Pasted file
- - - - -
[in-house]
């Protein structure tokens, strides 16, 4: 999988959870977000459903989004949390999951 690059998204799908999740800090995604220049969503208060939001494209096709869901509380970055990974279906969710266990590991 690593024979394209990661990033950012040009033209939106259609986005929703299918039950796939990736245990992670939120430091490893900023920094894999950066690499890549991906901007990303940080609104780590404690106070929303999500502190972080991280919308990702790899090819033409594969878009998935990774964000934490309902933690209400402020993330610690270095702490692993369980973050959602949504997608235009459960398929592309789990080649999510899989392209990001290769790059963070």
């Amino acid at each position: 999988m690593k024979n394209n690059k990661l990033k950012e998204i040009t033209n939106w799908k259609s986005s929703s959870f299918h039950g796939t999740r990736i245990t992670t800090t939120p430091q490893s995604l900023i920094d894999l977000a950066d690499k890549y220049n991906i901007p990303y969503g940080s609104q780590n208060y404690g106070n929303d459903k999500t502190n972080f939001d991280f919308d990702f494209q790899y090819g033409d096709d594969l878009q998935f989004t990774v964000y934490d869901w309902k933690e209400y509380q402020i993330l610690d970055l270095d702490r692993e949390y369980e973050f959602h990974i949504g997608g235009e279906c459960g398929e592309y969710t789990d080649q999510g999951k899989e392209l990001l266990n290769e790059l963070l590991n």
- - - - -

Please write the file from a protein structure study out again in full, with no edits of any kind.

[in-house]
């Protein structure tokens, strides 16, 4: 999988959870977000459903989004949390999951 690059998204799908999740800090995604220049969503208060939001494209096709869901509380970055990974279906969710266990590991 690593024979394209990661990033950012040009033209939106259609986005929703299918039950796939990736245990992670939120430091490893900023920094894999950066690499890549991906901007990303940080609104780590404690106070929303999500502190972080991280919308990702790899090819033409594969878009998935990774964000934490309902933690209400402020993330610690270095702490692993369980973050959602949504997608235009459960398929592309789990080649999510899989392209990001290769790059963070």
């Amino acid at each position: 999988m690593k024979n394209n690059k990661l990033k950012e998204i040009t033209n939106w799908k259609s986005s929703s959870f299918h039950g796939t999740r990736i245990t992670t800090t939120p430091q490893s995604l900023i920094d894999l977000a950066d690499k890549y220049n991906i901007p990303y969503g940080s609104q780590n208060y404690g106070n929303d459903k999500t502190n972080f939001d991280f919308d990702f494209q790899y090819g033409d096709d594969l878009q998935f989004t990774v964000y934490d869901w309902k933690e209400y509380q402020i993330l610690d970055l270095d702490r692993e949390y369980e973050f959602h990974i949504g997608g235009e279906c459960g398929e592309y969710t789990d080649q999510g999951k899989e392209l990001l266990n290769e790059l963070l590991n």